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Georges Ohnet
This eBook from the Gutenberg Project consists of approximately 240 pages of information about Serge Panine Complete.
     Nothing that provokes laughter more than a disappointed lover
     Suffering is a human law; the world is an arena
     The uncontested power which money brings
     We had taken the dream of a day for eternal happiness
     What is a man who remains useless

SERGE PANINE

By GEORGES OHNET

BOOK 3.

CHAPTER XIII.

THE FIRST BREAK

The first two months of this union were truly enchanting.  Serge and Micheline never left each other.  After an absence of eight days they had returned to Paris with Madame Desvarennes, and the hitherto dull mansion in the Rue Saint-Dominique was filled with joyful bustle.  The splendid stables, formerly too large for the mistress’s three horses, were now insufficient for the service of the Prince.  There were eight splendid carriage-horses, a pair of charming ponies—­bought especially for Micheline’s use, but which the young wife had not been able to make up her mind to drive herself—­four saddle-horses, upon which every morning about eight o’clock, when the freshness of night had perfumed the Bois de Boulogne, the young people took their ride round the lake.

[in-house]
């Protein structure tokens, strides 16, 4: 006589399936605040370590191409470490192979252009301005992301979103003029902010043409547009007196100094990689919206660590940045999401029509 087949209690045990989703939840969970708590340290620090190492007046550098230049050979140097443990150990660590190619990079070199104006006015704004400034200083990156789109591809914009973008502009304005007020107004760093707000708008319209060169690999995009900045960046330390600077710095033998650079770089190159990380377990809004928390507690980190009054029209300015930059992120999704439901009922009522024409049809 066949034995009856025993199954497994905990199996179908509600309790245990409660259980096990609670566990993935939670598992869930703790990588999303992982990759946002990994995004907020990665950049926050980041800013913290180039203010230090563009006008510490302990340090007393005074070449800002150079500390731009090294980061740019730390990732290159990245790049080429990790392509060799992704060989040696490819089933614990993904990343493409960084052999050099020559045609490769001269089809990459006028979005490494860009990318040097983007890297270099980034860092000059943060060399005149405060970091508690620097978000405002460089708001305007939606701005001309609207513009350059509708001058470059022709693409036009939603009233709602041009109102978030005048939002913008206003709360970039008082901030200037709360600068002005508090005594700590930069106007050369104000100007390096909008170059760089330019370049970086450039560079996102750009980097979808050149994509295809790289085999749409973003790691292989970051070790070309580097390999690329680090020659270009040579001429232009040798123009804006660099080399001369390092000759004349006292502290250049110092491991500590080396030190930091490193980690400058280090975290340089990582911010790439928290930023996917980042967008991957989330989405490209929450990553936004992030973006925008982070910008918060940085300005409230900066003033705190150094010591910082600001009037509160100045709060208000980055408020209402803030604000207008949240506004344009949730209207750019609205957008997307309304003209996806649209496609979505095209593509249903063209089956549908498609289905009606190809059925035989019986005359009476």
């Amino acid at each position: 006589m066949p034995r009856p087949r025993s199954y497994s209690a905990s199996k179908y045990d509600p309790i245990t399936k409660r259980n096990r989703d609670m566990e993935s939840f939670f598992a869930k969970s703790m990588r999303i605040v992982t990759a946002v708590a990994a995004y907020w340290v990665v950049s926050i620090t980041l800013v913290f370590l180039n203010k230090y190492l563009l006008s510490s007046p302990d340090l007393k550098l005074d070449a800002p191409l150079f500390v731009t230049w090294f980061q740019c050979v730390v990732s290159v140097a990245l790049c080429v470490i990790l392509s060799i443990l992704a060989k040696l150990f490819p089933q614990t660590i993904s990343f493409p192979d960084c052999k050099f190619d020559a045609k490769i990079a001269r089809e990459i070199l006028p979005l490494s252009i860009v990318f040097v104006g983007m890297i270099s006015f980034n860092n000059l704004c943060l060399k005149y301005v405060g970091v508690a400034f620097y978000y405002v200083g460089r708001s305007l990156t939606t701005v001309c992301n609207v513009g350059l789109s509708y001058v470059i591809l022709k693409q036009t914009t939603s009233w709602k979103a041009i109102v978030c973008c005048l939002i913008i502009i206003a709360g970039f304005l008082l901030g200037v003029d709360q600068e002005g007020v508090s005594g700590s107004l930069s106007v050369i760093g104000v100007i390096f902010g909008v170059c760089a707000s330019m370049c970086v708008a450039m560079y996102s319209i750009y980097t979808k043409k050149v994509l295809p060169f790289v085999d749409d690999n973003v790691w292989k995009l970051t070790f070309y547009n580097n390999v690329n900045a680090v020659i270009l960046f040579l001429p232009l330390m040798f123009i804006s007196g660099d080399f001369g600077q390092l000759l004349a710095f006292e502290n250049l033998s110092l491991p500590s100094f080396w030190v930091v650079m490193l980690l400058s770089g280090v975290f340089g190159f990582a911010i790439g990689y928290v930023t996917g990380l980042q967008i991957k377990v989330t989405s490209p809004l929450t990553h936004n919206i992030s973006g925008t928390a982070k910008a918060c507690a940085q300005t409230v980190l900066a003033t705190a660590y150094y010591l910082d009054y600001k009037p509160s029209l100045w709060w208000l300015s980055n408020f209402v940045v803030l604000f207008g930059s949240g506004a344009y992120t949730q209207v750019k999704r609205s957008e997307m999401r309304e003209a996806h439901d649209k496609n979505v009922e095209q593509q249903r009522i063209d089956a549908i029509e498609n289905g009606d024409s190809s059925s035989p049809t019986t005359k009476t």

A bright sun made the sheet of water sparkle between its borders of dark fir-trees; the flesh air played in Micheline’s veil, and the tawny leather of the saddles creaked.  Those were happy days for Micheline, who was delighted at having Serge near her, attentive to her every want, and controlling his thoroughbred English horse to her gentle pace.  Every now and then his mount would wheel about and rear in revolt, she following him with fond looks, proud of the elegant cavalier who could subdue without apparent effort, by the mere pressure of his thighs, that impetuous steed.

Then she would give her horse a touch with the whip, and off she would go at a gallop, feeling happy with the wind blowing in her face, and he whom she loved by her side to smile on and encourage her.  Then they would scamper along; the dog with his thin body almost touching the ground, racing and frightening the rabbits, which shot across the road swift as bullets.  Out of breath by the violent ride, Micheline would stop, and pat the neck of her lovely chestnut horse.  Slowly the young people would return to the Rue Saint-Dominique, and, on arriving in the courtyard, there was such a pawing of feet as brought the clerks to the windows, hiding behind the curtains.  Tired with healthy exercise, Micheline would go smiling to the office where her mother was hard at work, and say: 

“Here we are, mamma!”

The mistress would rise and kiss her daughter beaming with freshness.  Then they would go up to breakfast.

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